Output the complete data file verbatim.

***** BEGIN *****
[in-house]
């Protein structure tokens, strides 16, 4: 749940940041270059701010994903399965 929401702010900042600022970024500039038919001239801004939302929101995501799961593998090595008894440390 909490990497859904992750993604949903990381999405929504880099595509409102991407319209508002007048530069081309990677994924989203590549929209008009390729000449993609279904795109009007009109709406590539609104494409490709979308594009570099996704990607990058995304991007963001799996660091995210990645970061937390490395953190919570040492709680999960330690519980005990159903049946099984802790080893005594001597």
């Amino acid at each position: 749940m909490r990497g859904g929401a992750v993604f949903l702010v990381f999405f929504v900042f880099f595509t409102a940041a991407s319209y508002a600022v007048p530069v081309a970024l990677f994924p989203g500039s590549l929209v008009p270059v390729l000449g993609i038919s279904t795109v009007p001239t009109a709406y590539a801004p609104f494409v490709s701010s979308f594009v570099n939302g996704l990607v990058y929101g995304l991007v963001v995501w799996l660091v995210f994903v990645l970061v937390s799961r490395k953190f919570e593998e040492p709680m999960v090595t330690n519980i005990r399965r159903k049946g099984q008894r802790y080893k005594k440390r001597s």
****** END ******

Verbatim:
[in-house]
């Protein structure tokens, strides 16, 4: 749940940041270059701010994903399965 929401702010900042600022970024500039038919001239801004939302929101995501799961593998090595008894440390 909490990497859904992750993604949903990381999405929504880099595509409102991407319209508002007048530069081309990677994924989203590549929209008009390729000449993609279904795109009007009109709406590539609104494409490709979308594009570099996704990607990058995304991007963001799996660091995210990645970061937390490395953190919570040492709680999960330690519980005990159903049946099984802790080893005594001597």
């Amino acid at each position: 749940m909490r990497g859904g929401a992750v993604f949903l702010v990381f999405f929504v900042f880099f595509t409102a940041a991407s319209y508002a600022v007048p530069v081309a970024l990677f994924p989203g500039s590549l929209v008009p270059v390729l000449g993609i038919s279904t795109v009007p001239t009109a709406y590539a801004p609104f494409v490709s701010s979308f594009v570099n939302g996704l990607v990058y929101g995304l991007v963001v995501w799996l660091v995210f994903v990645l970061v937390s799961r490395k953190f919570e593998e040492p709680m999960v090595t330690n519980i005990r399965r159903k049946g099984q008894r802790y080893k005594k440390r001597s």